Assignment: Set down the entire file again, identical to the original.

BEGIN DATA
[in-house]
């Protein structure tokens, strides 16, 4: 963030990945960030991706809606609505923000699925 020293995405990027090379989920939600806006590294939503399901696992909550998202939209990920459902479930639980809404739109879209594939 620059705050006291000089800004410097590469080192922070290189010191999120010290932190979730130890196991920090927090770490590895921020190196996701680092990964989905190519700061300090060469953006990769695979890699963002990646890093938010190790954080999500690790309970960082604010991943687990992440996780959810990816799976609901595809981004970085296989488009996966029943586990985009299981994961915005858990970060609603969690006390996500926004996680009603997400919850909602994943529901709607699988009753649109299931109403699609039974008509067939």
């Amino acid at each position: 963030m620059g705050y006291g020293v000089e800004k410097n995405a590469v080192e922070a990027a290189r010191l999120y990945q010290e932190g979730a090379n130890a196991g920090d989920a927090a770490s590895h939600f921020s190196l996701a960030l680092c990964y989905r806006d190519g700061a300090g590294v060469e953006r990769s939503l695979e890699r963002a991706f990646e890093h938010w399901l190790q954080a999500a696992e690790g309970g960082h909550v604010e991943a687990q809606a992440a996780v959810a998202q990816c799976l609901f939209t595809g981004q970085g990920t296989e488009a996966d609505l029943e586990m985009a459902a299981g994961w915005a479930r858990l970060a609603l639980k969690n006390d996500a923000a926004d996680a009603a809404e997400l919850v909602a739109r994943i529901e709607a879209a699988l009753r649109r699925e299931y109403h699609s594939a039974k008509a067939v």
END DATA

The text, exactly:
[in-house]
């Protein structure tokens, strides 16, 4: 963030990945960030991706809606609505923000699925 020293995405990027090379989920939600806006590294939503399901696992909550998202939209990920459902479930639980809404739109879209594939 620059705050006291000089800004410097590469080192922070290189010191999120010290932190979730130890196991920090927090770490590895921020190196996701680092990964989905190519700061300090060469953006990769695979890699963002990646890093938010190790954080999500690790309970960082604010991943687990992440996780959810990816799976609901595809981004970085296989488009996966029943586990985009299981994961915005858990970060609603969690006390996500926004996680009603997400919850909602994943529901709607699988009753649109299931109403699609039974008509067939």
């Amino acid at each position: 963030m620059g705050y006291g020293v000089e800004k410097n995405a590469v080192e922070a990027a290189r010191l999120y990945q010290e932190g979730a090379n130890a196991g920090d989920a927090a770490s590895h939600f921020s190196l996701a960030l680092c990964y989905r806006d190519g700061a300090g590294v060469e953006r990769s939503l695979e890699r963002a991706f990646e890093h938010w399901l190790q954080a999500a696992e690790g309970g960082h909550v604010e991943a687990q809606a992440a996780v959810a998202q990816c799976l609901f939209t595809g981004q970085g990920t296989e488009a996966d609505l029943e586990m985009a459902a299981g994961w915005a479930r858990l970060a609603l639980k969690n006390d996500a923000a926004d996680a009603a809404e997400l919850v909602a739109r994943i529901e709607a879209a699988l009753r649109r699925e299931y109403h699609s594939a039974k008509a067939v």